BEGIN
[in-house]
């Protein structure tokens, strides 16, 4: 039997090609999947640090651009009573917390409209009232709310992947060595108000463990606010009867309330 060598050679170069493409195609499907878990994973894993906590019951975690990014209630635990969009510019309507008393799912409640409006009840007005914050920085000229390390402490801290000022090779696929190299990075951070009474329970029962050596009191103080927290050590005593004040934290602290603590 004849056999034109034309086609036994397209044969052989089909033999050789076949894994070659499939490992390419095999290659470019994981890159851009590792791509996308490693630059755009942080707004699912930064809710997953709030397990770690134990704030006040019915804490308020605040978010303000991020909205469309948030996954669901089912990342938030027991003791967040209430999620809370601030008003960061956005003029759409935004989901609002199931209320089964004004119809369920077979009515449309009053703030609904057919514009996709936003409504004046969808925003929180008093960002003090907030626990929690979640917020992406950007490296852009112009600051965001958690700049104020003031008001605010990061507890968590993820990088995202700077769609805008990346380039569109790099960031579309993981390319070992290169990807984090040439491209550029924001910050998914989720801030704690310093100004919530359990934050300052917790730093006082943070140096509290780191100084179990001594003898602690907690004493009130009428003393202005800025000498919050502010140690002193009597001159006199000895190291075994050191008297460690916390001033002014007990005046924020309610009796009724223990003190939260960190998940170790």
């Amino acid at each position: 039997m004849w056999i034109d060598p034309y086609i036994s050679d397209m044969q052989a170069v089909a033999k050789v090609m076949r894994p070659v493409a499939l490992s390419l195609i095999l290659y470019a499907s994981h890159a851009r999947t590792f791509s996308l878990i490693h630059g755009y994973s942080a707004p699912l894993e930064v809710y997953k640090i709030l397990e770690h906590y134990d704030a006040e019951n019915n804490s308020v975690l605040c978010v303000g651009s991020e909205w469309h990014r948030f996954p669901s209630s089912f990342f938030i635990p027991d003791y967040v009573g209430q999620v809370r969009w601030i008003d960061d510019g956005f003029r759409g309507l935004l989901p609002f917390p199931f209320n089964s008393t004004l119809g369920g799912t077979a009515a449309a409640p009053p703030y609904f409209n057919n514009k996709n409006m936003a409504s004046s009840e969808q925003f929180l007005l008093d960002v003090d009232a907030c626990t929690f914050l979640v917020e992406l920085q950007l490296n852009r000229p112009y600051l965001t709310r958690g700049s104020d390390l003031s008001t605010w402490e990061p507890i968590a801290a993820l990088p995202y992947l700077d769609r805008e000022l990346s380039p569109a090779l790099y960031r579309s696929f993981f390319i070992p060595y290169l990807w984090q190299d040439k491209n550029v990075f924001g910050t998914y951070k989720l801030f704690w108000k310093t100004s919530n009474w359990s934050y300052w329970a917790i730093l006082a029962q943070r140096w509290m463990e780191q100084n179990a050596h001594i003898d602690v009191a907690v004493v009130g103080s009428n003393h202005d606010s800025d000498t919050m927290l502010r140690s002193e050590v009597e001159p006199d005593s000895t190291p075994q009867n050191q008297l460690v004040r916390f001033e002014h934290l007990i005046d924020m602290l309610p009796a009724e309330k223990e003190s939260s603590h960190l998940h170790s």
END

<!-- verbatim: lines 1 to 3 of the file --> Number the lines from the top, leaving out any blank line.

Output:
[in-house]
């Protein structure tokens, strides 16, 4: 039997090609999947640090651009009573917390409209009232709310992947060595108000463990606010009867309330 060598050679170069493409195609499907878990994973894993906590019951975690990014209630635990969009510019309507008393799912409640409006009840007005914050920085000229390390402490801290000022090779696929190299990075951070009474329970029962050596009191103080927290050590005593004040934290602290603590 004849056999034109034309086609036994397209044969052989089909033999050789076949894994070659499939490992390419095999290659470019994981890159851009590792791509996308490693630059755009942080707004699912930064809710997953709030397990770690134990704030006040019915804490308020605040978010303000991020909205469309948030996954669901089912990342938030027991003791967040209430999620809370601030008003960061956005003029759409935004989901609002199931209320089964004004119809369920077979009515449309009053703030609904057919514009996709936003409504004046969808925003929180008093960002003090907030626990929690979640917020992406950007490296852009112009600051965001958690700049104020003031008001605010990061507890968590993820990088995202700077769609805008990346380039569109790099960031579309993981390319070992290169990807984090040439491209550029924001910050998914989720801030704690310093100004919530359990934050300052917790730093006082943070140096509290780191100084179990001594003898602690907690004493009130009428003393202005800025000498919050502010140690002193009597001159006199000895190291075994050191008297460690916390001033002014007990005046924020309610009796009724223990003190939260960190998940170790």
């Amino acid at each position: 039997m004849w056999i034109d060598p034309y086609i036994s050679d397209m044969q052989a170069v089909a033999k050789v090609m076949r894994p070659v493409a499939l490992s390419l195609i095999l290659y470019a499907s994981h890159a851009r999947t590792f791509s996308l878990i490693h630059g755009y994973s942080a707004p699912l894993e930064v809710y997953k640090i709030l397990e770690h906590y134990d704030a006040e019951n019915n804490s308020v975690l605040c978010v303000g651009s991020e909205w469309h990014r948030f996954p669901s209630s089912f990342f938030i635990p027991d003791y967040v009573g209430q999620v809370r969009w601030i008003d960061d510019g956005f003029r759409g309507l935004l989901p609002f917390p199931f209320n089964s008393t004004l119809g369920g799912t077979a009515a449309a409640p009053p703030y609904f409209n057919n514009k996709n409006m936003a409504s004046s009840e969808q925003f929180l007005l008093d960002v003090d009232a907030c626990t929690f914050l979640v917020e992406l920085q950007l490296n852009r000229p112009y600051l965001t709310r958690g700049s104020d390390l003031s008001t605010w402490e990061p507890i968590a801290a993820l990088p995202y992947l700077d769609r805008e000022l990346s380039p569109a090779l790099y960031r579309s696929f993981f390319i070992p060595y290169l990807w984090q190299d040439k491209n550029v990075f924001g910050t998914y951070k989720l801030f704690w108000k310093t100004s919530n009474w359990s934050y300052w329970a917790i730093l006082a029962q943070r140096w509290m463990e780191q100084n179990a050596h001594i003898d602690v009191a907690v004493v009130g103080s009428n003393h202005d606010s800025d000498t919050m927290l502010r140690s002193e050590v009597e001159p006199d005593s000895t190291p075994q009867n050191q008297l460690v004040r916390f001033e002014h934290l007990i005046d924020m602290l309610p009796a009724e309330k223990e003190s939260s603590h960190l998940h170790s």